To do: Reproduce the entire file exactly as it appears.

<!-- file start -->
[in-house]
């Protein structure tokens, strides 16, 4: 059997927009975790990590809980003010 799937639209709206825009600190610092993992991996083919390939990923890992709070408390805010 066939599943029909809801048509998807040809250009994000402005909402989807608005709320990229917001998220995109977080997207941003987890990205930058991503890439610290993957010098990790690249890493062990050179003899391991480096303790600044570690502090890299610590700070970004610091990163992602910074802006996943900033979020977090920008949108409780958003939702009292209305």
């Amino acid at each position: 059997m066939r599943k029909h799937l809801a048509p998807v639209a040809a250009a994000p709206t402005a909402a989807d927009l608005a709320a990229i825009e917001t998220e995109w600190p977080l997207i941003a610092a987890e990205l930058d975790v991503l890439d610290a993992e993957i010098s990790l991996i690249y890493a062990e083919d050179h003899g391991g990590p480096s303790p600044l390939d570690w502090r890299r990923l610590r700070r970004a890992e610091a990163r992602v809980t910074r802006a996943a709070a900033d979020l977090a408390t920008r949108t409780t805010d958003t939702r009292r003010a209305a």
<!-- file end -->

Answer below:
[in-house]
């Protein structure tokens, strides 16, 4: 059997927009975790990590809980003010 799937639209709206825009600190610092993992991996083919390939990923890992709070408390805010 066939599943029909809801048509998807040809250009994000402005909402989807608005709320990229917001998220995109977080997207941003987890990205930058991503890439610290993957010098990790690249890493062990050179003899391991480096303790600044570690502090890299610590700070970004610091990163992602910074802006996943900033979020977090920008949108409780958003939702009292209305």
């Amino acid at each position: 059997m066939r599943k029909h799937l809801a048509p998807v639209a040809a250009a994000p709206t402005a909402a989807d927009l608005a709320a990229i825009e917001t998220e995109w600190p977080l997207i941003a610092a987890e990205l930058d975790v991503l890439d610290a993992e993957i010098s990790l991996i690249y890493a062990e083919d050179h003899g391991g990590p480096s303790p600044l390939d570690w502090r890299r990923l610590r700070r970004a890992e610091a990163r992602v809980t910074r802006a996943a709070a900033d979020l977090a408390t920008r949108t409780t805010d958003t939702r009292r003010a209305a």